Anti-allergen milk... with added allergens

November 2012

Photo of non-gm cow by JelleS on Flickr
The U.S. media has made much of the latest “impressive (GM) technical feat that won plaudits in the biotechnology world”. This impressive feat is the creation by scientists in New Zealand of a GM cow called Daisy.

Daisy's milk is missing 'β-lactoglobulin', a “key” protein often responsible for triggering allergies. In the first year of life, as many as two or three in every hundred infants are allergic to this protein.

Rather than report the huge ethical, scientific and safety issues surrounding the novel cow, journalists have chosen instead to lament the “hopeless logjam” caused by the U.S. government in its failure to rush GM animal products to market. Also due to the regulatory incompetence which, it seems, is having “a chilling effect on animal biotech efforts”, GM animal research is being abandoned or transferred overseas. One Canadian scientist is quoted as saying his GM pigs have had to be banked in cold storage until “societal attitudes improve”.

Before blaming the government and public for the lack of GM super-animals in the world, perhaps the journalists should have considered the matter in more depth.

Genetically modification of animals poses overwhelming ethical questions.

The suffering of the surrogate dams which bear the GM offspring, and of the mutant offspring themselves are unacceptable. Both suffer physical trauma, health problems and, more often than not, death. For example, to produce one cow with altered milk, 57 attempts gave rise to only five successful transformations, four successful pregnancies, and a single live female calf which had to be delivered a month prematurely by caesarian section due to hydroallantois (water accumulation caused by a defective placenta). At only 7 months of age, Daisy was treated with hormones to induce lactation. The technique is cruel.

Safety considerations surround the unpredictable nature of all genetic transformations, and even more so the biotech technique used in the making of this GM cow. The engineered DNA inserted is not a gene, but produces small molecules of a similar coding molecule, micro-RNA. This micro-RNA is a gene regulator and its action switches off the cow's problem-protein gene off.

Data on micro-RNA molecules are the latest thing to roll off the genome-analysts' benches. The DNA which produces them is thought to comprise as much as 20% of the genome, while the actual protein-coding genes amount to only some 2%.

These controlling elements are not only more abundant than genes, but they exist in more variant forms, they interact with each other, and a single micro-RNA may have a multiplicity of actions. In the bigger picture, the parts of the genome influenced by a micro-RNA may not lie anywhere near it, and micro-RNA action is thought to extend to communication between cells. The whole micro-RNA scene has been described as “stunningly complex”, “almost incomprehensible” and “almost inconceivably intricate”. One scientists said graphically “My head explodes at the amount of data”.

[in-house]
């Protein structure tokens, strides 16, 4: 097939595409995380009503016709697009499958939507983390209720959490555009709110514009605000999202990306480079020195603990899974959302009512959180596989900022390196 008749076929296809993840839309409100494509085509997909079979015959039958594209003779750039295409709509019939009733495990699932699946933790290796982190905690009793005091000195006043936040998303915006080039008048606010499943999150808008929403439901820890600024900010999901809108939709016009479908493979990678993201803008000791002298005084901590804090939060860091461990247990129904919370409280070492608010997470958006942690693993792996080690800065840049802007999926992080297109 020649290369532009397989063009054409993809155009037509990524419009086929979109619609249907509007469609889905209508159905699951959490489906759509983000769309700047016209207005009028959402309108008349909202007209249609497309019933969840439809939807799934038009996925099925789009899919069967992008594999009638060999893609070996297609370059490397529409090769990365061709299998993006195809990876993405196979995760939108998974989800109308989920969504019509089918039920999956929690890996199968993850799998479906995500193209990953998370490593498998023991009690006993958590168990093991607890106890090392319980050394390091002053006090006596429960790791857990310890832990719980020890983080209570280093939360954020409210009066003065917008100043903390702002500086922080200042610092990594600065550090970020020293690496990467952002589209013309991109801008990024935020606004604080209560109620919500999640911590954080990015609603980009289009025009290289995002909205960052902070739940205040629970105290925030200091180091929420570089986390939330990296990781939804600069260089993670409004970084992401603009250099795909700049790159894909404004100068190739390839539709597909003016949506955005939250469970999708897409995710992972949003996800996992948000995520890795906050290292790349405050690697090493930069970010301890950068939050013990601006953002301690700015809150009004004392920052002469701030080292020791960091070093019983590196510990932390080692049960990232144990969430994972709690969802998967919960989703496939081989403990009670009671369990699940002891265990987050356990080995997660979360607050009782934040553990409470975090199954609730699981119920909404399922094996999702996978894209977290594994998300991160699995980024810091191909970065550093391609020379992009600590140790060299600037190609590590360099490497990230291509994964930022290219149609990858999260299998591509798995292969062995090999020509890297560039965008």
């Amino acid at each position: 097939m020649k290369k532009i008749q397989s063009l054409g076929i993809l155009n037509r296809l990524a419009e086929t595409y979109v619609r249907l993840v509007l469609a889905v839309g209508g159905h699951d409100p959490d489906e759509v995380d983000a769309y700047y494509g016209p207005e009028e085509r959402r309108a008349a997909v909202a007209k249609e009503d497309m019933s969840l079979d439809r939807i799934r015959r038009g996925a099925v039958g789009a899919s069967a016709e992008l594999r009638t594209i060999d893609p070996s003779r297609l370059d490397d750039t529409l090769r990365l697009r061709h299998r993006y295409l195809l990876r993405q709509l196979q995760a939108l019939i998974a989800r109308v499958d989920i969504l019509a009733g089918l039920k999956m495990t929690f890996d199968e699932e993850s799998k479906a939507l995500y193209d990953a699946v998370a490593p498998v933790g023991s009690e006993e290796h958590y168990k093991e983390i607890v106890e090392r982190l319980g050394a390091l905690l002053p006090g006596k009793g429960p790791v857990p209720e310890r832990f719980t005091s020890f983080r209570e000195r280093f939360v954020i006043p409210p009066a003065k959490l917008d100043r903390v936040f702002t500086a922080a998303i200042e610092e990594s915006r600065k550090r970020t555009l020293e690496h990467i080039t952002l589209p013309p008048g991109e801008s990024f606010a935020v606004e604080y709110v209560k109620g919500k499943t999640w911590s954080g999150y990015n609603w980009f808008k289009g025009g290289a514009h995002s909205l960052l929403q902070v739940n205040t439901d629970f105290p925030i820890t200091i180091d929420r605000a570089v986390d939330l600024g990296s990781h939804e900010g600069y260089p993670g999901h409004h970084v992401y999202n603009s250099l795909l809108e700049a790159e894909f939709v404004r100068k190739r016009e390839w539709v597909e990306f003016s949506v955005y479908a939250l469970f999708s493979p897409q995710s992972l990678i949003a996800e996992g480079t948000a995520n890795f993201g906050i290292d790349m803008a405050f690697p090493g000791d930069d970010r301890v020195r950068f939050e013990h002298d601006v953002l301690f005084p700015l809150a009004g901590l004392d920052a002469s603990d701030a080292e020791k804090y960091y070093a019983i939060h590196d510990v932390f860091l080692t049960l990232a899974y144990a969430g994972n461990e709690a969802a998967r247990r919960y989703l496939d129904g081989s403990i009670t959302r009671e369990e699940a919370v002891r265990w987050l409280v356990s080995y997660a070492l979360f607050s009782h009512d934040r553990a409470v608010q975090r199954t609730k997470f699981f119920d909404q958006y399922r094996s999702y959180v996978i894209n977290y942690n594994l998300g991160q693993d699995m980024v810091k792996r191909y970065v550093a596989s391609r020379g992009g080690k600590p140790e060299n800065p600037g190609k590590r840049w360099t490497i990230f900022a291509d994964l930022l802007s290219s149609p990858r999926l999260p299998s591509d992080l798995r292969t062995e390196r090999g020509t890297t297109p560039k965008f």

Given the nature of micro-RNA described above super-imposed on the wealth of dodgy manipulations needed in cloning, is it reasonable to expect that we can control the outcome? Well consider this: the “impressive technical feat” called Daisy was born without a tail.

What can (or should have been) predicted in the quest to eliminate this major protein from cow's milk, is that the cow's body knows it needs that protein. If it can't make β-lactoglobulin, it makes more of other proteins to compensate. In this case, one of the 'other' proteins in the GM milk turns out to be casein, which is another well-known allergy-trigger. One US pediatrician said that usually children are allergic to a variety of milk proteins, including casein, so taking out one of them won't help. In fact, the higher casein therefore presents “probably the worst-case scenario for most of our patients”.

One of the biggest unknowns is the effects that artificial micro-RNA might have inside our bodies. These regulatory molecules are small, and can survive digestion: they have been found circulating in the blood-stream from where they can reach any organ. Their action is not species-specific: they have been shown to be able to interfere with the function of liver cells (see BEWARE NON-GENETIC ENGINEERING - November 2011)


In light of all of the above, is the problem with GM animals really regulatory bumbling or societal attitudes?

Hypo-allergic milk is clearly intended to be targeted at the young. How many parents, knowing all the above concerns would feed it to their children?

Moreover, even the underlying concept of eliminating one “key” protein from milk is clearly faulty.

The protein compensation seen in the GM cow when an attempt was made to artificially change the levels of a single protein may well be present in some form in all GM animals and plants. In other words, the generation of 'novel' proteins by a GM organisms might extend very far beyond the man-made one, with no guarantee of safety.

At the moment, GM animal produce are nowhere near the horizon, but keep an eye out for them.

  • Rosie Mestel, Scientists fret over FDA slowness on genetically altered animals, Los Angeles Times, 1.10.12
  • GM Calf Research Ignores Ethical Problems, Raises Safety Concerns, GM Freeze News Release, 3.10.12
  • Lin Zhang et al., 2011, Exogenous plant MIR168a specifically targets mammalian LDLRAP1: evidence of cross-kingdom regulation by microRNA, Cell Research
  • Breakthrough study overturns theory of 'junk DNA' in genome, Guardian, 5.09.12
  • Gina Kolata, Bits of Mystery DNA, Far From 'Junk,' Play Crucial Role, New York Times, 5.09.12
  • Ian Sample, GM cow designed to produce milk without an allergy-causing protein, Guardian, 1.10.12

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